Customer approval in powertrain technology depends specifically and to a great extent on the reliability and robustness of the facilities and in particular on their individual components. These include the gearbox and gear wheels of the specialist transmission manufacturer, C u. W Keller GmbH & Co.KG (KELLER). The high customer requirements can be met by the custom made gearbox manufacturer Keller with its experience in the design and manufacture of gear wheels and gearbox that spans more than 100 years.
In the past, individual parts as well as gear units for steel manufacturing and mining comprised the key components of sales planning. In addition to the traditional gearing applications for sugar presses and rubber kneaders, gear units for marine applications were added to the list 17 years ago. Today, KELLER has also become a supplier of gearboxes especially for dredging operations.
Following the decision by the Chinese dredging and shipping company Tianjin Dredging Corporation (TDC) to build the Tian Kun, one of the largest dredging vessels for the Chinese market in terms of its performance and technology, KELLER was commissioned to build, not least for its extensive experience in dredging operations, not only three pump gearboxes but also the most essential part of the drive train, the so-called cutter-head gearbox.
In addition to gearing systems for two inboard pumps and an underwater pump, this project also involved a cutter-head gearbox with a nominal engine power of 5,000 kW.
As KELLER has thus far served mainly European customers in the dredging field and because the awareness level of KELLER was less pronounced in China, TDC had initially to be convinced of the expertise and competencies of KELLER. Over the last 10 years, KELLER said it has delivered about 75 percent of all large cutter-head gearboxes in Europe.
It all started in 2006 with a relatively small cutter-head gear unit – small from today’s perspective – for the JOKRA with an output of 1,000 kW for the Dutch dredging company Boskalis.
After the JOKRA, further ship owners and shipyards followed very quickly with requests. For example, in 2015 KELLER was assigned with the building and delivery of the first 7,000 kW gearbox.
At that stage it was the 25th cutter-head gearbox for KELLER in the 1,000 kW and larger class. With such a list of references, it did not prove difficult to quickly convince the next customer, TDC.
The thumbs-up was actually only given after the gearing specification was discussed. A great many issues, which influenced the drive construction, had to be thought through. Such as the issue of how deep the gearbox would work under water, which design collaterals would be required, how the gearbox would be connected to the cutter head shaft, which electric control would be considered, etc.
The actual design layout of the gearbox only got underway after these parameters had been sorted out.
Here, it became clear quickly that the specification factors for the 5,000 kW gearbox to be developed were comparable with those high level safety and application specifications of the 7,000 kW cutter-head gearing system delivered in 2015.
In addition to the classic bearing, shaft and interlocking calculation, comprehensive research was also carried out on the deformation and stress behavior of the gear-casing structure using FEM. This was conducted with the aim of optimizing the casing structure due to the immense and additional changing loads that occur during the dredging process. KELLER’s years of experience in the deformation behavior and the stiffness ratios of the conductor structures on which the cutter-head drive is installed carried its weight in this consideration. The deformation behavior not only affects the structural load but also impacts the smooth operation of gears and bearings significantly. Thus, these findings were also taken into account in the determination of the tooth-contact-stress levels in the tooth engagement.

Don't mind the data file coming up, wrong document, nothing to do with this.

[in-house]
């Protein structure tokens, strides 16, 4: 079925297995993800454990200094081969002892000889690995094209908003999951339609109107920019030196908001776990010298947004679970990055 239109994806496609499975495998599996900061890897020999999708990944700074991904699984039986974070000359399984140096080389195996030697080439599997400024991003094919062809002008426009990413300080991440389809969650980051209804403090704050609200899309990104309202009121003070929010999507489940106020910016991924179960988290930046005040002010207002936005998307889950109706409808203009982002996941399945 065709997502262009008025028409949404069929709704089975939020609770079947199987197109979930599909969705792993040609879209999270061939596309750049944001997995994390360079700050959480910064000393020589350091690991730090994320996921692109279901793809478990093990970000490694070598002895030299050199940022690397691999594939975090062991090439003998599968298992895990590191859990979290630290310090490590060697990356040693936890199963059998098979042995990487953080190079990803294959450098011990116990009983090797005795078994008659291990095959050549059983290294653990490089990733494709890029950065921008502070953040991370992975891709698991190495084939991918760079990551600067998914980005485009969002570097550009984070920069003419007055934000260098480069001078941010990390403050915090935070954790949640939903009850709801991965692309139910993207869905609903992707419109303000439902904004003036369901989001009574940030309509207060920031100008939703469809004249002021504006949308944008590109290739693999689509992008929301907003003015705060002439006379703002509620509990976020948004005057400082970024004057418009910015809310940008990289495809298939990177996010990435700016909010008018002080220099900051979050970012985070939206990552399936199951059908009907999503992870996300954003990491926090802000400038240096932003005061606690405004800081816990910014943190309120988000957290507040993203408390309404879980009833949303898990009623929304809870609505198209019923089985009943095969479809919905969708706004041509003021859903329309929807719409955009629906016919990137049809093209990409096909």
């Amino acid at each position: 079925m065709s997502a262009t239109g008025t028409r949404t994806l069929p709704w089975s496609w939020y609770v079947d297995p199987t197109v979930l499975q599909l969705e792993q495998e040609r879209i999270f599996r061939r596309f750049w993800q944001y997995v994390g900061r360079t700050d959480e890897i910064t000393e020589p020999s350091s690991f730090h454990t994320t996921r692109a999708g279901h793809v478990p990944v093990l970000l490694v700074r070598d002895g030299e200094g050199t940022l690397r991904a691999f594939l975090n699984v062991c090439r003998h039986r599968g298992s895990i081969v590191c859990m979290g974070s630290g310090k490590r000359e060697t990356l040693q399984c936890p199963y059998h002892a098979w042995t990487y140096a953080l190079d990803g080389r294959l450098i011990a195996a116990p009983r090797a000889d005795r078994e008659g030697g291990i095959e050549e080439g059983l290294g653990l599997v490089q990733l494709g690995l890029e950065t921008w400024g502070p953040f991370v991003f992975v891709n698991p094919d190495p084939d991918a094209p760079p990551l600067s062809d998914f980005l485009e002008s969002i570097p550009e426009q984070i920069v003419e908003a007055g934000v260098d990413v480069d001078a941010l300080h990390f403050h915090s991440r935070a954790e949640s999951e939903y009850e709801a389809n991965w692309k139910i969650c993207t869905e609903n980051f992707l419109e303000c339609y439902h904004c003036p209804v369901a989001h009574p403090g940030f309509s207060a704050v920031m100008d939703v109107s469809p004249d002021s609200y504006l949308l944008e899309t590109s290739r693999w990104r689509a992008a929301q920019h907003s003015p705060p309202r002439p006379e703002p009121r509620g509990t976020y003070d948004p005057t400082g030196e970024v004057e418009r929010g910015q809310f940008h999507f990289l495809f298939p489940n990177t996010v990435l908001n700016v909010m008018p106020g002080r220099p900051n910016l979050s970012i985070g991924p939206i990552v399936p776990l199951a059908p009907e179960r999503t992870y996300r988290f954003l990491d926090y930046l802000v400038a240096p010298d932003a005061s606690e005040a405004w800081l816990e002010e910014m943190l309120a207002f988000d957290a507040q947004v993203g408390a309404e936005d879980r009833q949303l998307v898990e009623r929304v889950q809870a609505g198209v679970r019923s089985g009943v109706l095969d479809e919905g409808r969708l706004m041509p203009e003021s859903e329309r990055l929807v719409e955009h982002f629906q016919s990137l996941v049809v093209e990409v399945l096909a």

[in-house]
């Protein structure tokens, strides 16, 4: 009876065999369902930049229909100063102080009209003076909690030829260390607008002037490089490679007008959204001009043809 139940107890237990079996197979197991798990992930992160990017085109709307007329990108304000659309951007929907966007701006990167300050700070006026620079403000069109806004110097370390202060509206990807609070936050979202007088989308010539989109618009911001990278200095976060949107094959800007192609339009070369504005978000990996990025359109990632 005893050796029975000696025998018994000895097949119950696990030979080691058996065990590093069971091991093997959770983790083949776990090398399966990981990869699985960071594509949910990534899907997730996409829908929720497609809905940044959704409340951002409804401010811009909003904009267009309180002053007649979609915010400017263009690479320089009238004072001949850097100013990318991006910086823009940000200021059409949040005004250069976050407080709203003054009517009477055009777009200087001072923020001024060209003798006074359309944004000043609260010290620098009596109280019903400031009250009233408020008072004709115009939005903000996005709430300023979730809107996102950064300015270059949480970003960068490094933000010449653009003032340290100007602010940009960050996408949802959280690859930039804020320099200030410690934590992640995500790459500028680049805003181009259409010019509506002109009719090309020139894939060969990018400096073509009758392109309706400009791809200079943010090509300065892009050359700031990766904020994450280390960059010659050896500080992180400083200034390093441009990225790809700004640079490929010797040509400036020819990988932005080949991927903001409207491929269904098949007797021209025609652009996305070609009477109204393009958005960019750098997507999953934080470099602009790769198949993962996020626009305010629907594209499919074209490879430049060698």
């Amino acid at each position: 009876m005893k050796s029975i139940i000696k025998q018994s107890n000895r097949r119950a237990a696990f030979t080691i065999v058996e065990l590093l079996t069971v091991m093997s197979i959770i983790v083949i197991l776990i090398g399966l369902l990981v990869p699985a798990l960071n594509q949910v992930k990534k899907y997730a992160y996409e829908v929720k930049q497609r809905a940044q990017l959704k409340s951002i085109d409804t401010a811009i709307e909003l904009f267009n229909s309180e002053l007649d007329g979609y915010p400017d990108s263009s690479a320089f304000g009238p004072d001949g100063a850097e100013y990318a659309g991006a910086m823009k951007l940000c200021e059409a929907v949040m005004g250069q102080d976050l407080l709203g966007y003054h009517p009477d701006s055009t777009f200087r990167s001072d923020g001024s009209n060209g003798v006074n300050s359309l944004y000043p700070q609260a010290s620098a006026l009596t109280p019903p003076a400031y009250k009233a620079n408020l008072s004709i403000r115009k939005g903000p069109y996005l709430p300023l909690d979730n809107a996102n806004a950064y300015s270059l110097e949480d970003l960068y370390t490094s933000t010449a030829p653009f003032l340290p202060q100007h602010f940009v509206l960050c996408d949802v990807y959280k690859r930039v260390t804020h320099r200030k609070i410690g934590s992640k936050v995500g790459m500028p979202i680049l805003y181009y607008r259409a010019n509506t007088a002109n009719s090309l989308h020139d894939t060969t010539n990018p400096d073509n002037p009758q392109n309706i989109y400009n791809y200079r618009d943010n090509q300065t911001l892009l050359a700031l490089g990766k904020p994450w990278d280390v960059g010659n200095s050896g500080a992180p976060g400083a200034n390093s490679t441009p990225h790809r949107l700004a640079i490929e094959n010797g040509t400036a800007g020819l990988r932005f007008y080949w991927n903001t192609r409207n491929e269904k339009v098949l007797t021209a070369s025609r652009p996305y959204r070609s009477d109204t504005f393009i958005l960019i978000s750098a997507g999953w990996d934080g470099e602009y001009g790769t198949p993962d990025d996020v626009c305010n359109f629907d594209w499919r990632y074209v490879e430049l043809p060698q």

To this end, KELLER, as long-standing member of the Research Association for Drive Technology in Germany (FVA), uses the RIKOR program of FVA, which enjoys a firm standing and recognition over the years in such construction processes.
The optimized gears have a final weight of 180,000 kg and rank among the largest gearboxes that KELLER had built in its 115 years of existence.
A project team consisting of a dozen engineers was entrusted with the tasks and questions concerning development, manufacture and assembly, as well as the ensuing logistics. KELLER excels in the manufacturing of large gear wheels and its expertise in the impact of heat treatment on the quality of the component parts in particular is just one of its core competencies.
During the design and manufacturing phase, project meetings took place regularly during which all internal processes including the special required transportation were discussed. By doing this, the required quality as well as the tight time schedule could be maintained at all times.
An essential component of the quality control was conveyed to the final test run. Drive and gear mechanisms were put through their paces. Support images of the gear toothing were taken and these were then compared with the calculations; the noises and vibrations were measured and the transmission tightness verified. In addition, the bearing temperatures were recorded over a period of several hours.
After the final inspection, as well as the final acceptance by the customer, the seaworthy packing of the complete powertrain was carried out, followed by shipment to the harbor in Bonn, Germany. The powertrain was then transported via Rotterdam, Netherlands on its long sea route and was delivered punctually in China.